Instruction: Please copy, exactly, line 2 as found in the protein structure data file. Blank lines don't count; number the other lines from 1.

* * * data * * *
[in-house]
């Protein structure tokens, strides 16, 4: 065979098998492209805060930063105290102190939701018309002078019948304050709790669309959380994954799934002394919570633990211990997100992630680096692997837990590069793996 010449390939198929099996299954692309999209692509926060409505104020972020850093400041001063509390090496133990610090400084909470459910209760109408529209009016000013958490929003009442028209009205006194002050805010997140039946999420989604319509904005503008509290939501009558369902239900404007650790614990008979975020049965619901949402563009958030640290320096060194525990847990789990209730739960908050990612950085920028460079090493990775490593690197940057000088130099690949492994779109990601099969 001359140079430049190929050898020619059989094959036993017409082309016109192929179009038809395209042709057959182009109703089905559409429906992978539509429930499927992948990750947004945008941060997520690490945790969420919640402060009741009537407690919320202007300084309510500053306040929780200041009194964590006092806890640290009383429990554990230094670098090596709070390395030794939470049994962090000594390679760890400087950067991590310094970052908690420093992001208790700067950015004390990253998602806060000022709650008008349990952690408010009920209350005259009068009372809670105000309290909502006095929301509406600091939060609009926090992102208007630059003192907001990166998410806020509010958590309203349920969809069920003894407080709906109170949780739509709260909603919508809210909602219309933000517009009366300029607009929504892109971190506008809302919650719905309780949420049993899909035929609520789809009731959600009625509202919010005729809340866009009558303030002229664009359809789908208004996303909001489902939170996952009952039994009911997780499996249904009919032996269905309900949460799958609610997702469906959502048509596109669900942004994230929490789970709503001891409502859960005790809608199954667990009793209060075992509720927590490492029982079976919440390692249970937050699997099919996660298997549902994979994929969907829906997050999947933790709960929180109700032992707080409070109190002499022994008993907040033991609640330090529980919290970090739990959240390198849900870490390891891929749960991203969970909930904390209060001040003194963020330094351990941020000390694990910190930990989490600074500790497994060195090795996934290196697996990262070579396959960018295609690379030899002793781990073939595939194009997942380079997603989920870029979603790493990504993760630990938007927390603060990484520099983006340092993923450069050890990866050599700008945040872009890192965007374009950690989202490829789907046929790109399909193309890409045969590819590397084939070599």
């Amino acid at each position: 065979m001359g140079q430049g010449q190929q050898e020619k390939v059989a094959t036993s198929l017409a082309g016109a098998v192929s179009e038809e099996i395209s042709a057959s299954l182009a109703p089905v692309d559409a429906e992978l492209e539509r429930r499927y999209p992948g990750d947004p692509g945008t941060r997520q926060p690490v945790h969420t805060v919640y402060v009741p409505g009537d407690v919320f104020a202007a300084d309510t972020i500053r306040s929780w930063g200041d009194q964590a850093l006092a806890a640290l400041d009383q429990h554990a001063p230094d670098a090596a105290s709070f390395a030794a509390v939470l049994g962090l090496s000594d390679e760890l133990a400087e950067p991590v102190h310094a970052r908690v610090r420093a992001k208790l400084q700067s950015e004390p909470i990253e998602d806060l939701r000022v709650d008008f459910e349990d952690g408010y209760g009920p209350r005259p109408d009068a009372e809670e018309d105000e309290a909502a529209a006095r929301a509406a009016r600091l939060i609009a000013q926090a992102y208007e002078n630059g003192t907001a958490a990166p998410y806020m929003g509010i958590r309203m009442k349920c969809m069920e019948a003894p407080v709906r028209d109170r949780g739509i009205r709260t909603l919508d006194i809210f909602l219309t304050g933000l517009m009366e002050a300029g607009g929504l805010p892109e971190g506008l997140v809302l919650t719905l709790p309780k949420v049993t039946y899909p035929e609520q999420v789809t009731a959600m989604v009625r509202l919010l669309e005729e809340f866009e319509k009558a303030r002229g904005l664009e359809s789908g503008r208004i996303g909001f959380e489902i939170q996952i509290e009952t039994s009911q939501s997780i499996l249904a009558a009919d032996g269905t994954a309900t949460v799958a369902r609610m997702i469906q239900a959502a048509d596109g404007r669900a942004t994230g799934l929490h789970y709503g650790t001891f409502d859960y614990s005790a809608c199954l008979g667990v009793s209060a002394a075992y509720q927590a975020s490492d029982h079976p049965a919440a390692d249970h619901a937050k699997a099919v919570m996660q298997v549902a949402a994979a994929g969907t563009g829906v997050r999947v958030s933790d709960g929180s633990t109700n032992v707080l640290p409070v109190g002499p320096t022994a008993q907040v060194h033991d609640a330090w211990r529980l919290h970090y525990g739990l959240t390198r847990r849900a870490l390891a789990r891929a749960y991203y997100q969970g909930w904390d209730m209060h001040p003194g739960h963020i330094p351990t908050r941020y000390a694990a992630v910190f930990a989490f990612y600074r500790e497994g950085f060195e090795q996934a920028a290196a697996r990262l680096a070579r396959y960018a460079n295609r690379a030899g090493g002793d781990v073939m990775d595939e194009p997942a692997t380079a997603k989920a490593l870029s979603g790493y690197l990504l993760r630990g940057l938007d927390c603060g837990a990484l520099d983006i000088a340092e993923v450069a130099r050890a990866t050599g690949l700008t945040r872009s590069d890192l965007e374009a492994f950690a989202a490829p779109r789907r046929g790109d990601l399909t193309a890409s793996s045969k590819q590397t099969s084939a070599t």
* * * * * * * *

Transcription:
């Protein structure tokens, strides 16, 4: 065979098998492209805060930063105290102190939701018309002078019948304050709790669309959380994954799934002394919570633990211990997100992630680096692997837990590069793996 010449390939198929099996299954692309999209692509926060409505104020972020850093400041001063509390090496133990610090400084909470459910209760109408529209009016000013958490929003009442028209009205006194002050805010997140039946999420989604319509904005503008509290939501009558369902239900404007650790614990008979975020049965619901949402563009958030640290320096060194525990847990789990209730739960908050990612950085920028460079090493990775490593690197940057000088130099690949492994779109990601099969 001359140079430049190929050898020619059989094959036993017409082309016109192929179009038809395209042709057959182009109703089905559409429906992978539509429930499927992948990750947004945008941060997520690490945790969420919640402060009741009537407690919320202007300084309510500053306040929780200041009194964590006092806890640290009383429990554990230094670098090596709070390395030794939470049994962090000594390679760890400087950067991590310094970052908690420093992001208790700067950015004390990253998602806060000022709650008008349990952690408010009920209350005259009068009372809670105000309290909502006095929301509406600091939060609009926090992102208007630059003192907001990166998410806020509010958590309203349920969809069920003894407080709906109170949780739509709260909603919508809210909602219309933000517009009366300029607009929504892109971190506008809302919650719905309780949420049993899909035929609520789809009731959600009625509202919010005729809340866009009558303030002229664009359809789908208004996303909001489902939170996952009952039994009911997780499996249904009919032996269905309900949460799958609610997702469906959502048509596109669900942004994230929490789970709503001891409502859960005790809608199954667990009793209060075992509720927590490492029982079976919440390692249970937050699997099919996660298997549902994979994929969907829906997050999947933790709960929180109700032992707080409070109190002499022994008993907040033991609640330090529980919290970090739990959240390198849900870490390891891929749960991203969970909930904390209060001040003194963020330094351990941020000390694990910190930990989490600074500790497994060195090795996934290196697996990262070579396959960018295609690379030899002793781990073939595939194009997942380079997603989920870029979603790493990504993760630990938007927390603060990484520099983006340092993923450069050890990866050599700008945040872009890192965007374009950690989202490829789907046929790109399909193309890409045969590819590397084939070599």